Director Ben Wheatley has done some pretty interesting and unique films, and A Field in England is no exception. Set sometime during the English Civil War (1642 – 1651) the film follows a ragtag group of deserters, low-lives and mysterious figures that eat some magic mushrooms (literally) and trip out in a field.
The story is somewhat simple, although a bit confusing as some of the character’s actions is not explained very well, and it all gets enhanced by the trippy mushroom-eating and the introduction of hallucinatory, almost magical elements. Sometimes it feels more like a filmed play than a real movie, and the clichéd, although entertaining, characters combined with the stilted dialogue, only further the surrealism of the story. Pure black and white images signifies both ART, DIY and PUNK like nothing else these days, and A Field in England is no exception – it should be irritating as it seems calculated, but it is also difficult imagining the story in any other way.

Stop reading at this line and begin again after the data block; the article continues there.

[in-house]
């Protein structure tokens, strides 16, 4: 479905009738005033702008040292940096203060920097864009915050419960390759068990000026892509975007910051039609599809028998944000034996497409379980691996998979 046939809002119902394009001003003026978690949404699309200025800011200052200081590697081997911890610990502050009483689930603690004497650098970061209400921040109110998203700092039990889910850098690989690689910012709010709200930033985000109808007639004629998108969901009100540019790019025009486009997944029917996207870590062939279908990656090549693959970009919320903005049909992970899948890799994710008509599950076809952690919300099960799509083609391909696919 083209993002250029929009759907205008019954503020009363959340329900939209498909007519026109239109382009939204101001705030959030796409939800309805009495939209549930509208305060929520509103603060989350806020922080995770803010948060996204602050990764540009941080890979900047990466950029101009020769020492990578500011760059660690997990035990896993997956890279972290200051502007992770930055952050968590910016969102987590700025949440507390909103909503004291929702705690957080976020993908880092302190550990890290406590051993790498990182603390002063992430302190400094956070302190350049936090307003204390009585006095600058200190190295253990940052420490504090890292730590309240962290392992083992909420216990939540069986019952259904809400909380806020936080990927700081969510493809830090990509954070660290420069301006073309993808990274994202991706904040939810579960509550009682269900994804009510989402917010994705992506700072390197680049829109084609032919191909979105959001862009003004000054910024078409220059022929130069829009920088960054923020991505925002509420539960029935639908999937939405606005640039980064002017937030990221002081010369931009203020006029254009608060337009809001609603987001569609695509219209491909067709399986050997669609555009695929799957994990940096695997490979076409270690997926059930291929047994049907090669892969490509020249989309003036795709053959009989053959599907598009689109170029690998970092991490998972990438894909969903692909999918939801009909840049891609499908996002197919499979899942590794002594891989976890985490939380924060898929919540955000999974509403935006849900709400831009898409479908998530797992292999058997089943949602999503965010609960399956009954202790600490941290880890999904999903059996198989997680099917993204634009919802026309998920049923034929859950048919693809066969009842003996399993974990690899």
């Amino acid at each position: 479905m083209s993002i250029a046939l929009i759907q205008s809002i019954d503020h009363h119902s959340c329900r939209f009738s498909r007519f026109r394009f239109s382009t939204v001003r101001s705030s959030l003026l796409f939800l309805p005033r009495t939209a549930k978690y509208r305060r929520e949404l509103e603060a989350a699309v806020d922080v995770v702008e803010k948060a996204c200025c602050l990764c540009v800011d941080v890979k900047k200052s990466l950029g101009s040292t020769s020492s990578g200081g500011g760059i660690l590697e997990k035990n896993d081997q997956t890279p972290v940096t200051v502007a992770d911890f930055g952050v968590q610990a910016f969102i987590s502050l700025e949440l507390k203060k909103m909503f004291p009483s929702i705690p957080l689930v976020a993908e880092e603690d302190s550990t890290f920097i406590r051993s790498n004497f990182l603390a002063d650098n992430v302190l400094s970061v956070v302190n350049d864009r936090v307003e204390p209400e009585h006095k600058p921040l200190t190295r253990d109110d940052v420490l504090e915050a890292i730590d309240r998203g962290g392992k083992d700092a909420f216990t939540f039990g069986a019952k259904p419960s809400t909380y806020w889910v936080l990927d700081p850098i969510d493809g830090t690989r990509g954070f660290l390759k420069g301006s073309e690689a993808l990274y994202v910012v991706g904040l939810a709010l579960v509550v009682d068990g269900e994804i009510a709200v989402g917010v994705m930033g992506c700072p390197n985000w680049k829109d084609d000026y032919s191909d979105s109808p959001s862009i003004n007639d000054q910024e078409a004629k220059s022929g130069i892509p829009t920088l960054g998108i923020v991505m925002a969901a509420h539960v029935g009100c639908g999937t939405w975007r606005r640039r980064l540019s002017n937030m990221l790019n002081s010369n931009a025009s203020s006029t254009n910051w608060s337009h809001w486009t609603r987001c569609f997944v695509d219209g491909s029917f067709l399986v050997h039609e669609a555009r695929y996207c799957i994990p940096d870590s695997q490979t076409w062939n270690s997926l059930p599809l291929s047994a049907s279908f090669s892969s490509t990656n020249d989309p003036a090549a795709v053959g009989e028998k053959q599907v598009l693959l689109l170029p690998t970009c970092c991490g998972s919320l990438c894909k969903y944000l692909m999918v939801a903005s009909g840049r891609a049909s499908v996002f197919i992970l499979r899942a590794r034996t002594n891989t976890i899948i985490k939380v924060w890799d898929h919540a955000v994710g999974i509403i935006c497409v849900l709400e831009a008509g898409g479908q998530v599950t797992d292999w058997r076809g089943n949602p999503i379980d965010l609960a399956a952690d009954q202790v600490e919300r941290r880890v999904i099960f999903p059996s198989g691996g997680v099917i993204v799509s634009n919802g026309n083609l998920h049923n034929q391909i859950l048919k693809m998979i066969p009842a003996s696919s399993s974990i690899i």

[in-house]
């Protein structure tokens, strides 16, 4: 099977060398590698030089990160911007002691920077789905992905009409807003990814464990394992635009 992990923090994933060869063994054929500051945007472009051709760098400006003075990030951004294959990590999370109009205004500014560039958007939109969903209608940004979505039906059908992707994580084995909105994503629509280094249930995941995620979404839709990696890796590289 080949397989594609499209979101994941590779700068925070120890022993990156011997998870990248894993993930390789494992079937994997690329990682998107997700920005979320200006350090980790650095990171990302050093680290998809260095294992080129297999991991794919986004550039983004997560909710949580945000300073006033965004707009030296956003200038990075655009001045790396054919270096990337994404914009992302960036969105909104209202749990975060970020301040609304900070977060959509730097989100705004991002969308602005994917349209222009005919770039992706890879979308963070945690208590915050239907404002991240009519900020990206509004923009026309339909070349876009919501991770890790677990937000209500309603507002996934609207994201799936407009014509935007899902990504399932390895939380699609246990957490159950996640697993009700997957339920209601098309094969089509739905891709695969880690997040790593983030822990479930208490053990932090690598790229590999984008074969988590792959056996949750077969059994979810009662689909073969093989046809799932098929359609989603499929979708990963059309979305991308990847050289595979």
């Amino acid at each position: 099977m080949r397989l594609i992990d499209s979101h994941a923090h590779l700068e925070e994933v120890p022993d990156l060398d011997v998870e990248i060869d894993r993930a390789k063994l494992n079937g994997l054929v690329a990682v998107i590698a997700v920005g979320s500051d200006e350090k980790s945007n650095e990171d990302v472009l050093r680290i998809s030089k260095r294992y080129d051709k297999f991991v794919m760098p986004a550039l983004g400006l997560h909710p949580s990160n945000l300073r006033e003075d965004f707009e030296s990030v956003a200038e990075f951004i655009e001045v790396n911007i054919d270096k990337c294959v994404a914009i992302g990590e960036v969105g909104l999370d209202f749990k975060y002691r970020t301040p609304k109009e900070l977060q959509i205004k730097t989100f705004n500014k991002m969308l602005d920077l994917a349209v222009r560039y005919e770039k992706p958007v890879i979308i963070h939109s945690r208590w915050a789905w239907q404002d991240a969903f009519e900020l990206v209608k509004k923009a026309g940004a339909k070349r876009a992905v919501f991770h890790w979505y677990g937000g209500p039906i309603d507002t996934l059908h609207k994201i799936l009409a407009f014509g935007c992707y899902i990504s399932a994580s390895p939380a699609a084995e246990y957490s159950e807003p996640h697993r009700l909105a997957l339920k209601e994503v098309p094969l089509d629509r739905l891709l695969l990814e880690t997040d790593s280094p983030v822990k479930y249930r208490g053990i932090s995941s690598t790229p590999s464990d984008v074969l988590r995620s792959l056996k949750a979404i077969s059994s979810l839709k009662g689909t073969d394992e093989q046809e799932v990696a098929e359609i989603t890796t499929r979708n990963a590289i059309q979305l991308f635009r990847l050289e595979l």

Some might call A Field in England an empty experience, that it isn’t really about anything. There is also an uncharming manliness to it all, much throat-grabbing, bragging and bravado that seems a little misplaced considering the men’s situation. It could be about the effects of war, like shell shock or PTSD. It could be about freeing the mind from the horrors of war and quite possibly real life. It could even be about something essentially British, but it is hard for me to fathom what. Even so, it is not easily forgotten as it has some undeniably freaky qualities.
Grim, grisly and visceral Wheatley’s A Field in England is a unique experience that comes across as both seemingly amateurish and hypnotic, but ultimately it is a pretty weird film that doesn’t inspire repeated viewings.